Three Reasons the New Microsoft Ad Matters
If you watched TV this weekend, you likely saw the new Microsoft ad about the father grocery shopping. (If the embedded image above doesn’t work, watch it here.)
This is the most interesting and important ad Microsoft has done since perhaps Windows 95. For professionals, it matters for three reasons.
First is that it’s spot-on, if you’ll forgive the pun. Microsoft has been unable to develop ads that resonate with professionals the way Apple ads have done since the original iPod ads. “I’m a PC” was interesting for computer geeks and helped employees feel better about the beatdown Apple was laying on them with their “I’m a Mac” ads, but it didn’t have the light touch that I think this spot does. If Microsoft can come up with two or three more ads that nail it for the public — not computer-oriented folks — the way this one does, I believe, their stock will finally start climbing again.
(Should ads make a stock go up? In an ideal world, probably not, but here it will be seen as evidence that Microsoft is picking up its game.)
Second, it shows Microsoft’s vision of a connected world, without ever saying anything directly. Microsoft has had this vision for at least a decade, but this is the first time they’ve found a way to connect it with real people, sans “Microspeak.”
By the way, this ad shows something you can do today — with the best app that no one knows about. In fact, you likely already have the application shown, OneNote. I can’t say enough about how OneNote can boost productivity, even if you don’t use it to update your shopping list on the fly.
Third, and here’s where I think it’s really interesting, step way, way back from the ad. Consider how it tells a story. Nowhere does it talk about being connected, “the cloud,” OneNote, or anything else. In fact, the tagline is “family.” Even the name of the spot, “Keep Shopping,” is unrelated to what they’re really showing.
What they’re showing is a vision of the future.
I talk in classes and in my books repeatedly about the need for vision. Every project can benefit from a clear, simple vision — a picture of the desired future state. It’s not about how you get there; the project team will work that out. Rather, it’s all about the “there,” and only about the “there.”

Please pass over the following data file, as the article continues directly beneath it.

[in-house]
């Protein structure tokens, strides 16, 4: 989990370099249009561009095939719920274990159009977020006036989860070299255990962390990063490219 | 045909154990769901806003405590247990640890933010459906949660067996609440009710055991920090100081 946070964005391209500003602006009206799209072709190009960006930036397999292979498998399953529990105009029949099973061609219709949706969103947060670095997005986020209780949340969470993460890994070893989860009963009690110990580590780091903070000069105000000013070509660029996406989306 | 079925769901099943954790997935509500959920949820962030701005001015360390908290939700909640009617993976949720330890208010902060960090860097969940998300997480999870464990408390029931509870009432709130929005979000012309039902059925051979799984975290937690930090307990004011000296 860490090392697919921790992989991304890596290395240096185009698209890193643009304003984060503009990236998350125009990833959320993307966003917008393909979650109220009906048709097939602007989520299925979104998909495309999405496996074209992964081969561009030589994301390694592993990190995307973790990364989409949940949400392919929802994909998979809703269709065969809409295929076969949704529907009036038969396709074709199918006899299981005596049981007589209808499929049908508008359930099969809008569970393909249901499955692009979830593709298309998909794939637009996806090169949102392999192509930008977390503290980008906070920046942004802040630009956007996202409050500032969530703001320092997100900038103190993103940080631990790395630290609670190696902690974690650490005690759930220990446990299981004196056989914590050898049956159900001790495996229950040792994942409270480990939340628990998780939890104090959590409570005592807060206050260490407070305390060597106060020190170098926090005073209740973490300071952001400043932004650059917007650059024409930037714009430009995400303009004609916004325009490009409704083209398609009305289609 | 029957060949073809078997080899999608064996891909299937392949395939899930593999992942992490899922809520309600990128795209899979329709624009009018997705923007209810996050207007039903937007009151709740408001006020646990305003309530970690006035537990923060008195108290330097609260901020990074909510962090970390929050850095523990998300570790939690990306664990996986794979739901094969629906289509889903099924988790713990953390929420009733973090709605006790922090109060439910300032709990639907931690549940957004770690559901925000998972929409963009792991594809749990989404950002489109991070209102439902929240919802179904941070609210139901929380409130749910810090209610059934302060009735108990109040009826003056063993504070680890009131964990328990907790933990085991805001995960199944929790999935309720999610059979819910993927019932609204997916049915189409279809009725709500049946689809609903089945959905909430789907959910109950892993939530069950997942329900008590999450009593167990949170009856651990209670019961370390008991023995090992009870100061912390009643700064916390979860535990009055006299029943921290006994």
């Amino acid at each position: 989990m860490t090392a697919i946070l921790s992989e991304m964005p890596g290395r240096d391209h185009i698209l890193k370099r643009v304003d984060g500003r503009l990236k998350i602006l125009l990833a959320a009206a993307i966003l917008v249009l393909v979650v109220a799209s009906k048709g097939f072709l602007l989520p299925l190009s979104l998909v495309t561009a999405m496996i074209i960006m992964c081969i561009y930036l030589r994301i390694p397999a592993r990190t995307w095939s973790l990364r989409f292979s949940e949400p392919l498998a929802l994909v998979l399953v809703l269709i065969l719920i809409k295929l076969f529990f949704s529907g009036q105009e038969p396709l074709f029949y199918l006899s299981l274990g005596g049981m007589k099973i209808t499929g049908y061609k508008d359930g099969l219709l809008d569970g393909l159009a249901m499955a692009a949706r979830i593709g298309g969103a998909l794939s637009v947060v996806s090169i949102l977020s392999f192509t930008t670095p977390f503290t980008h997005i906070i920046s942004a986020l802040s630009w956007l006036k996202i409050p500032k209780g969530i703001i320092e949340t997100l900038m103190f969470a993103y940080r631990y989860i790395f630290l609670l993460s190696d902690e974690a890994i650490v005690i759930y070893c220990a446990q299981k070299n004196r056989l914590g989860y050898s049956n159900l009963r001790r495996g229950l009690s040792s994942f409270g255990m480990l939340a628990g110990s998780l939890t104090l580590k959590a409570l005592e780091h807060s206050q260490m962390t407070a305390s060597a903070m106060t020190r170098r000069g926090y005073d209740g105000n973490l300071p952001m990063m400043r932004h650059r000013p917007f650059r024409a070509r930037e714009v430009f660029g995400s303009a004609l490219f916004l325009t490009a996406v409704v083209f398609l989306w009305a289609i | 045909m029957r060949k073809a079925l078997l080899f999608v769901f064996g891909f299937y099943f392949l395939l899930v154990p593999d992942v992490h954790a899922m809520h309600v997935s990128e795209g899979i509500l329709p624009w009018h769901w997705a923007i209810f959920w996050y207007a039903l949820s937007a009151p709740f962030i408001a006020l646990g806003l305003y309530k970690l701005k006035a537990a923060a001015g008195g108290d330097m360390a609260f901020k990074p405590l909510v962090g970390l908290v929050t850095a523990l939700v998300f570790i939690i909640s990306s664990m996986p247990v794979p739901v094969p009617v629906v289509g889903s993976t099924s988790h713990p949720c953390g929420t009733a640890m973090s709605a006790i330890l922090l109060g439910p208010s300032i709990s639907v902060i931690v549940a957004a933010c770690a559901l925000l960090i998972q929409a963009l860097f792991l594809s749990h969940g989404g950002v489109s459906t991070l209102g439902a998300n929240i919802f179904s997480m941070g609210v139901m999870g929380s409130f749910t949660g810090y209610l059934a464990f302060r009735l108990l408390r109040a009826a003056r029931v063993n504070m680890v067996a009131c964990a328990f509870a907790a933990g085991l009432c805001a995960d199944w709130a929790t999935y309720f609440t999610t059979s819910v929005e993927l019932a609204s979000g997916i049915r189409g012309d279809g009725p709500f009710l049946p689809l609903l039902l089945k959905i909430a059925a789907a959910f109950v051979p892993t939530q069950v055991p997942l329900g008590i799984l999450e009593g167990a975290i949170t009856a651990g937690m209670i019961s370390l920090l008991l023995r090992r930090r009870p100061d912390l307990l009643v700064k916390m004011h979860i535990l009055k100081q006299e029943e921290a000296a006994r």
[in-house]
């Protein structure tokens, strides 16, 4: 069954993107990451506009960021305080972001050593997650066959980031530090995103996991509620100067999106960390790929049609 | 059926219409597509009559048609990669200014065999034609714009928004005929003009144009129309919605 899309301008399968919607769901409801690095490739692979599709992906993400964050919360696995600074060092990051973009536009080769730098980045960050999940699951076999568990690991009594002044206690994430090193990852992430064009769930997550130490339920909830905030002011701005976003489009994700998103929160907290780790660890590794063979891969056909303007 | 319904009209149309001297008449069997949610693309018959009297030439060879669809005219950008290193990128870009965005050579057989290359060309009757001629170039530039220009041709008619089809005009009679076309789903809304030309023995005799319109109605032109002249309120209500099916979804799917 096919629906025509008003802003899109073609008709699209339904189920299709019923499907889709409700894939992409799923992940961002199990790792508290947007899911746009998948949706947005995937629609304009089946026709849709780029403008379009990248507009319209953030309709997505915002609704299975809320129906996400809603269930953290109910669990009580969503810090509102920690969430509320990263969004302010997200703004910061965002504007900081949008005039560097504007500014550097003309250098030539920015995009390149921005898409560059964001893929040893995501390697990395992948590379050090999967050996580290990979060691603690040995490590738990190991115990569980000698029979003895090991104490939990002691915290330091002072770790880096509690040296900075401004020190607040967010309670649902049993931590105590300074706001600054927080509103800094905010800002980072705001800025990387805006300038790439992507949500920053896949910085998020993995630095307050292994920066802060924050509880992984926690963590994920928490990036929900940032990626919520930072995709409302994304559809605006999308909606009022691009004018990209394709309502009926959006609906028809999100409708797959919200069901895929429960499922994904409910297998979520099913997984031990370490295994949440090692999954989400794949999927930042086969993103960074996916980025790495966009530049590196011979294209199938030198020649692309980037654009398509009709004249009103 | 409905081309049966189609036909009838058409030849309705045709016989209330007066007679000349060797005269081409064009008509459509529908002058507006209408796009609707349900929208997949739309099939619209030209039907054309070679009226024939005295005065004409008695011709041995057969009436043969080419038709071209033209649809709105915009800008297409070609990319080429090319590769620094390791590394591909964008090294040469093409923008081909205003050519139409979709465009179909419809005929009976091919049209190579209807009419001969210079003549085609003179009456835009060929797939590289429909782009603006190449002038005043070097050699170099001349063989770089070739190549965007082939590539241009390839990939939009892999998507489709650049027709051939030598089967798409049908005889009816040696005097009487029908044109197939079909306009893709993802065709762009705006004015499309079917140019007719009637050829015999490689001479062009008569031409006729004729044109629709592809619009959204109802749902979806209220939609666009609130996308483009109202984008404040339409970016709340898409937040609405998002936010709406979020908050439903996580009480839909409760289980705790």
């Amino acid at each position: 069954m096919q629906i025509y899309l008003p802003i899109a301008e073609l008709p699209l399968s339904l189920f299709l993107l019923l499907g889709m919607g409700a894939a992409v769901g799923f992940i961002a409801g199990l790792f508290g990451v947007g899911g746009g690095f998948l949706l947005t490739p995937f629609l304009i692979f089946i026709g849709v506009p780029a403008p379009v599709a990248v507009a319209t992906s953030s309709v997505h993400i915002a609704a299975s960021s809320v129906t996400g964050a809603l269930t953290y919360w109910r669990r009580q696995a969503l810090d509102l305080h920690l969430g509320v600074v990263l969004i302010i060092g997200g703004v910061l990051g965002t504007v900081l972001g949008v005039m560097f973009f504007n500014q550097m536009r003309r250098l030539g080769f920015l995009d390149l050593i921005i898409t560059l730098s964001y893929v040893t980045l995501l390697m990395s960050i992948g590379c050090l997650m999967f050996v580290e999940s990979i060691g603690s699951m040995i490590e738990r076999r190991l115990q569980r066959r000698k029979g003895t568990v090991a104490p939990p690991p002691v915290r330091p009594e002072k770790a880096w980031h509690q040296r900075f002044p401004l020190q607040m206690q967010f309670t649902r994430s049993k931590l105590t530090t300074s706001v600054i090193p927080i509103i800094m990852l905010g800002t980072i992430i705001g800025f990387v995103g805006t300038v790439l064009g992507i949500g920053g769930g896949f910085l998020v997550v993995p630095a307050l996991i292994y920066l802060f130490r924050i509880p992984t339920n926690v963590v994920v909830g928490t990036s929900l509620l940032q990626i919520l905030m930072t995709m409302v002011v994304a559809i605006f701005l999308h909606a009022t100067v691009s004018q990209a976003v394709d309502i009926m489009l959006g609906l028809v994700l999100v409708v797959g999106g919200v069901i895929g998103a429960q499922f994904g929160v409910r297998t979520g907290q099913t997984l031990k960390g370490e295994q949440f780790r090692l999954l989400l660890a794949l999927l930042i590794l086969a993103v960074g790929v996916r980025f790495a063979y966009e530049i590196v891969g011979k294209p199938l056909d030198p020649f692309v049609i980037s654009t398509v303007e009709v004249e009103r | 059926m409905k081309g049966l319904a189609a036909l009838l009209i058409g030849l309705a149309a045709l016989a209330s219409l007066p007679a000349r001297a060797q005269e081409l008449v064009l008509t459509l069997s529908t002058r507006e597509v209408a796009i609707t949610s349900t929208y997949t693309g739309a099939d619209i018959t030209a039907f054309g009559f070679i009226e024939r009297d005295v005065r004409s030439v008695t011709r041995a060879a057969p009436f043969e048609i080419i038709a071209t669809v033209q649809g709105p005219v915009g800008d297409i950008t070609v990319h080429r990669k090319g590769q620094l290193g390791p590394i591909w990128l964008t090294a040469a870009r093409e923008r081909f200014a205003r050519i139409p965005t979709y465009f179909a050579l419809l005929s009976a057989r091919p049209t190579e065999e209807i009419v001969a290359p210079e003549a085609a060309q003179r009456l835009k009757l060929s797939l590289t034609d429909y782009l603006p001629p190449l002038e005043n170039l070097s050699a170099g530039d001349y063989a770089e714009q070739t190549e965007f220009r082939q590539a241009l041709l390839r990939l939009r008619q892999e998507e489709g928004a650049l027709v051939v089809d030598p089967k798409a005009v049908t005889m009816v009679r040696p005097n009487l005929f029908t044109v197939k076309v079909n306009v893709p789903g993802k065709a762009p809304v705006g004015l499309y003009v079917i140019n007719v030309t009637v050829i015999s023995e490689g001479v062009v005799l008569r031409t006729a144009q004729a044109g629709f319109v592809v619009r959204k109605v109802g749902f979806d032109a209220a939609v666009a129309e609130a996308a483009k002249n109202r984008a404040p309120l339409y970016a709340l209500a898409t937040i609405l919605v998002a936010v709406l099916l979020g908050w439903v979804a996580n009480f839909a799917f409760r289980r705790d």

This ad is a project vision in graphical (video) form. It’s a picture of the desired future state — not that the kids will keep updating Dad’s shopping list, but that we will someday not think about what are really artificial separations among our systems. There are the office (and Office) apps. There’s the phone, the PC, the tablet. There’s home and work. There’s Facebook and the browser and mail.
Microsoft is positing a vision where all of these distinctions disappear beneath the work itself. These distinctions are crucial to programmers, who need to make it all work, but they should and could be irrelevant to users. We think now of Facebook and Outlook and such because we have to. Imagine a world wherein we didn’t have to; we could just somehow, in some magic way, make it all work and play together.
The beauty of the ad is that Microsoft is showing that vision, without hitting us over the head with it, without even speaking its name.
On your next project, consider developing a vision along these lines. It doesn’t have to be slick, let alone a video (!!), but it shouldn’t be mundane, pedestrian.
It should move people.
It should demonstrate the hoped-for future state.
It’s not simple, but it’s not terribly hard either. It will pay big rewards. All it takes is a bit of thought and a little effort.
Now go buy the coconut. And do your homework.
(And maybe start playing with OneNote, which is included with Microsoft Office. It really does the stuff shown in the commercial, including the automatic synchronization, and a whole lot more besides. And no, I never worked on the OneNote team.)